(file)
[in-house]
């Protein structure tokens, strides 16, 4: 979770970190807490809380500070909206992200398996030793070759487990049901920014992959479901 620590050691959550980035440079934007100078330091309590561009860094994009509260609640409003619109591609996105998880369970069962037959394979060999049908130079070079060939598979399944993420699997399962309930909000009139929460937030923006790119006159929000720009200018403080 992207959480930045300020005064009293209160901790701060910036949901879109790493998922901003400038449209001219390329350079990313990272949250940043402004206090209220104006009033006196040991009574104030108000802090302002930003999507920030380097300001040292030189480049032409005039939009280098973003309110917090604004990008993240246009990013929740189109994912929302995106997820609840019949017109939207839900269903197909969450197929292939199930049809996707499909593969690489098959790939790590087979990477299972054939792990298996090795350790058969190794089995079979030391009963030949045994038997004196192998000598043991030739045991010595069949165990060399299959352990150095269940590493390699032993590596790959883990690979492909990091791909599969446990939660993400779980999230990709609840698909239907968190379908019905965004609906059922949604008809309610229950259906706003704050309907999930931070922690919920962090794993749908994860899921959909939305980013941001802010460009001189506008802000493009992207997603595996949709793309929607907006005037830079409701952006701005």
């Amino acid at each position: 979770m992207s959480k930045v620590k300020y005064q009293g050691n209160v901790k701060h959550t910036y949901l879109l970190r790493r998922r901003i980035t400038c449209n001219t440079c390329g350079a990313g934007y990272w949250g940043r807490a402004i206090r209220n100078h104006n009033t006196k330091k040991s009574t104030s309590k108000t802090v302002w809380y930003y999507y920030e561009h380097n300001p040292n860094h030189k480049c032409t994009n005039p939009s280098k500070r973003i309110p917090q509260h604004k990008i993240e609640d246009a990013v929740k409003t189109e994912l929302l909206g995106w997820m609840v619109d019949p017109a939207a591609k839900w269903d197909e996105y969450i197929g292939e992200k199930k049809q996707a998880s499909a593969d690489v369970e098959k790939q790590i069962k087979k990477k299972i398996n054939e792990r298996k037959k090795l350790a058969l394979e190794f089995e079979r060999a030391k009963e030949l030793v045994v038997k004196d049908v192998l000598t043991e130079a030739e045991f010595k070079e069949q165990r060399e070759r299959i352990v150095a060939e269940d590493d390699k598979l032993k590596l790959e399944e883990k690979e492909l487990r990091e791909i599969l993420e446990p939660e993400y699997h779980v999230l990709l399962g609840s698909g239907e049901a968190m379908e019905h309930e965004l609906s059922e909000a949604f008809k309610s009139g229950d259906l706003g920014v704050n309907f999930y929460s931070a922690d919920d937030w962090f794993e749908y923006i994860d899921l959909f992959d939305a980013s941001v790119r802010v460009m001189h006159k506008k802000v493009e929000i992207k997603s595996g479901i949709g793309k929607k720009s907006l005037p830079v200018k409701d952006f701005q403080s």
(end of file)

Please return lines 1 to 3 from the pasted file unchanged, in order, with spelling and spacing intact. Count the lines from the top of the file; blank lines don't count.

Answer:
[in-house]
């Protein structure tokens, strides 16, 4: 979770970190807490809380500070909206992200398996030793070759487990049901920014992959479901 620590050691959550980035440079934007100078330091309590561009860094994009509260609640409003619109591609996105998880369970069962037959394979060999049908130079070079060939598979399944993420699997399962309930909000009139929460937030923006790119006159929000720009200018403080 992207959480930045300020005064009293209160901790701060910036949901879109790493998922901003400038449209001219390329350079990313990272949250940043402004206090209220104006009033006196040991009574104030108000802090302002930003999507920030380097300001040292030189480049032409005039939009280098973003309110917090604004990008993240246009990013929740189109994912929302995106997820609840019949017109939207839900269903197909969450197929292939199930049809996707499909593969690489098959790939790590087979990477299972054939792990298996090795350790058969190794089995079979030391009963030949045994038997004196192998000598043991030739045991010595069949165990060399299959352990150095269940590493390699032993590596790959883990690979492909990091791909599969446990939660993400779980999230990709609840698909239907968190379908019905965004609906059922949604008809309610229950259906706003704050309907999930931070922690919920962090794993749908994860899921959909939305980013941001802010460009001189506008802000493009992207997603595996949709793309929607907006005037830079409701952006701005």
């Amino acid at each position: 979770m992207s959480k930045v620590k300020y005064q009293g050691n209160v901790k701060h959550t910036y949901l879109l970190r790493r998922r901003i980035t400038c449209n001219t440079c390329g350079a990313g934007y990272w949250g940043r807490a402004i206090r209220n100078h104006n009033t006196k330091k040991s009574t104030s309590k108000t802090v302002w809380y930003y999507y920030e561009h380097n300001p040292n860094h030189k480049c032409t994009n005039p939009s280098k500070r973003i309110p917090q509260h604004k990008i993240e609640d246009a990013v929740k409003t189109e994912l929302l909206g995106w997820m609840v619109d019949p017109a939207a591609k839900w269903d197909e996105y969450i197929g292939e992200k199930k049809q996707a998880s499909a593969d690489v369970e098959k790939q790590i069962k087979k990477k299972i398996n054939e792990r298996k037959k090795l350790a058969l394979e190794f089995e079979r060999a030391k009963e030949l030793v045994v038997k004196d049908v192998l000598t043991e130079a030739e045991f010595k070079e069949q165990r060399e070759r299959i352990v150095a060939e269940d590493d390699k598979l032993k590596l790959e399944e883990k690979e492909l487990r990091e791909i599969l993420e446990p939660e993400y699997h779980v999230l990709l399962g609840s698909g239907e049901a968190m379908e019905h309930e965004l609906s059922e909000a949604f008809k309610s009139g229950d259906l706003g920014v704050n309907f999930y929460s931070a922690d919920d937030w962090f794993e749908y923006i994860d899921l959909f992959d939305a980013s941001v790119r802010v460009m001189h006159k506008k802000v493009e929000i992207k997603s595996g479901i949709g793309k929607k720009s907006l005037p830079v200018k409701d952006f701005q403080s």